Sunday, June 28, 2009

On Corruption

I recently shared our Fearsome Comrade's worries about the intersection of government and business in America. The Skeptical Bureaucrat shares a related concern, that of the incestuous world of "formers" consulting, in which former politicians become consultants advising businesses how best to deal with politicians. He recalls a conversation with a Turkish official:
He furiously resented a World Bank effort that was going on at that time to combat public corruption, which the Bank saw as an impediment to economic development. The Turk maintained that in the Third World public corruption is more or less benign, since it consists of small amounts of graft broadly distributed throughout society all the way down to the level of traffic cops, whereas the U.S. style of corruption consists of huge amounts of money passed out to a very few people at the top of the government-business nexus. I had no good answer to him then, and I haven't thought of one since.
I have to say, I had never, ever thought of it that way. And it's pretty strange, when you think about it, that Americans would be outraged at a traffic cop demanding a $20 bribe, but are relatively unruffled by millions of dollars in payola at the state and federal levels.


FSN9 said...

I've heard similar things said about corruption in China. It's the only thing that actually allows the system to work. If you actually had to reply upon the bureaucrats to do their jobs, you'd never get anything done. Only corruption allows you to get anything done. Have you ever had any dealings with the INS? (Now laughably called US Citizenship and Immigration Service USCIP as if that will make them sound less incompetent or something.) There were times when I really wished that I could grease a palm or two, just to get some minor functionary to look at our damn file. Just look at it ... not give us any special treatment ... just do their damn job in an expeditious manner.

Fearsome Comrade said...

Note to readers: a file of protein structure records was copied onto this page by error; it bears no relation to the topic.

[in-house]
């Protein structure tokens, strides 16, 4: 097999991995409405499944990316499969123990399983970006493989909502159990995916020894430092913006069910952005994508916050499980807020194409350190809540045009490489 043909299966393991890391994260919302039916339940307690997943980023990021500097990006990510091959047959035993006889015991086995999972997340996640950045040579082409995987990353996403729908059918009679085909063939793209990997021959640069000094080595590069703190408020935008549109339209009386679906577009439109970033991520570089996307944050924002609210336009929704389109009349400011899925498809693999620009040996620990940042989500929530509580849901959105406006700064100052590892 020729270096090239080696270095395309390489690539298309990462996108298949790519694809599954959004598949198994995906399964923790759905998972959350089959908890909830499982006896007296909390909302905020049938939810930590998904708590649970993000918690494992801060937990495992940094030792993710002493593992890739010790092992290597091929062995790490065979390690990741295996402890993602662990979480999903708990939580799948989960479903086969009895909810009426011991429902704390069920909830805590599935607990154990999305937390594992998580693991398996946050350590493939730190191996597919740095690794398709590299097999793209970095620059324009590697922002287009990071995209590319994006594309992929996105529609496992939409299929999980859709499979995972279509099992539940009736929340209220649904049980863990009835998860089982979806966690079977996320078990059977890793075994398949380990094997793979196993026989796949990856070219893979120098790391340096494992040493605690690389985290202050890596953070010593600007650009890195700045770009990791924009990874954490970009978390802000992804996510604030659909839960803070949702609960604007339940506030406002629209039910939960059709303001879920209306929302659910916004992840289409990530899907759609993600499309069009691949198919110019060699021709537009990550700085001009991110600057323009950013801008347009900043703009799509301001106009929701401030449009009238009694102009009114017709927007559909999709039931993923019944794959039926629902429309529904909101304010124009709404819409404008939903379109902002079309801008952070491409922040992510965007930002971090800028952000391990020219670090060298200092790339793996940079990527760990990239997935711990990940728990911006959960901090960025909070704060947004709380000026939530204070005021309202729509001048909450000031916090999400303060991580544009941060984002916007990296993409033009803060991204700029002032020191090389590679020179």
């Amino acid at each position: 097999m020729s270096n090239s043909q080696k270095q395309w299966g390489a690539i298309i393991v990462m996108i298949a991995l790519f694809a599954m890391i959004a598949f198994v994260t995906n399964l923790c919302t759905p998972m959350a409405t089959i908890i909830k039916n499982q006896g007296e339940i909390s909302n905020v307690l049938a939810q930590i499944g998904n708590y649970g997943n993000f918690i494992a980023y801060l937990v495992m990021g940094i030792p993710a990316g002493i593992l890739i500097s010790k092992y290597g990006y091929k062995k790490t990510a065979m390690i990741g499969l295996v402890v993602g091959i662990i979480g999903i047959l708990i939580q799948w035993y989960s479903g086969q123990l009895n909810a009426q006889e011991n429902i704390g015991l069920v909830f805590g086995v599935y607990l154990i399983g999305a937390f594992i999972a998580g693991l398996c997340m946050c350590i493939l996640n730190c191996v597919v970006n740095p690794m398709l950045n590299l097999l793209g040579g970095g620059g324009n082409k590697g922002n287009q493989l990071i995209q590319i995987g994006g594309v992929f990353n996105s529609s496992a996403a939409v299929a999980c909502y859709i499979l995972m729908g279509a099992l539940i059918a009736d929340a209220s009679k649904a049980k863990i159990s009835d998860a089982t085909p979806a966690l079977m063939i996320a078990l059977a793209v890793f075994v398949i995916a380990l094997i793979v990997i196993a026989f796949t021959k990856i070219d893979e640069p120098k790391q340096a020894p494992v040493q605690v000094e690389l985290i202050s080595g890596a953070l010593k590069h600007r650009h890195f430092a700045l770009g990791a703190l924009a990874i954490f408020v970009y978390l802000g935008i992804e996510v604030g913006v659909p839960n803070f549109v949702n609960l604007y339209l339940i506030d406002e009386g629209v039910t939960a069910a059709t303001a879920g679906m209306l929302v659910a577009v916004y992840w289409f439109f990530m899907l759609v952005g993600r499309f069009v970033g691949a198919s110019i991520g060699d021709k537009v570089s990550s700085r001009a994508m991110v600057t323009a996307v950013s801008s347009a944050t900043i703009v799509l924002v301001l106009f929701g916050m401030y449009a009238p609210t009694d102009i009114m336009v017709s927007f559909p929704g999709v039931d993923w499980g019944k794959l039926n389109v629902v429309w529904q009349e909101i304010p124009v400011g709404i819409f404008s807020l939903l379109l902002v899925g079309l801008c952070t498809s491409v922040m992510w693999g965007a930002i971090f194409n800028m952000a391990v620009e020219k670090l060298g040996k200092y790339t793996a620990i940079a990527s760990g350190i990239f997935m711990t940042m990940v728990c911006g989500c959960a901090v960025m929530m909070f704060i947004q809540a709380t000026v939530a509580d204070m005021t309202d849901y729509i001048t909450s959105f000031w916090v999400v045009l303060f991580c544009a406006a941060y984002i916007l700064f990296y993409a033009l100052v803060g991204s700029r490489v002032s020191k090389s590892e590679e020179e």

Graft of any kind is a drag on the economy, since it entails payment without production. However, it also has the effect of undermining security--a free economy needs enforced property rights and equality under law to thrive.

Bi-Coloured-Python-Rock-Snake said...

It's definitely a drag in both cases, but the Turk's point is that the West likes to browbeat the developing world about their graft, when ours could well be more damaging.

To me the biggest danger of Third-world graft is that it makes all sorts of civil service jobs potentially very lucrative, and is a disincentive to productive businesses.

So it's not a good thing, but compare that effect to those of, say, American agribusiness, whose preferential treatment in the form of ethanol subsidies had led to worldwide spikes in food prices. And that's just one industry.

I can only work from anecdote, since I'm no expert, so it's futile to try to prove which form of graft is more economically damaging. But I think it's clear that we should probably step off the high horse when talking about corruption in other countries. Far more effective than lectures, anyway, would be cutting off the most unaccountable foreign aid that feeds the very worst corruption in the poorest countries.

Fearsome Comrade said...

Which form of corruption is worse can be seen in the vitality of the respective economies. Who wins is a no-brainer. If the US economy got as bad as Turkey's or Argentina's, there'd be an armed revolt.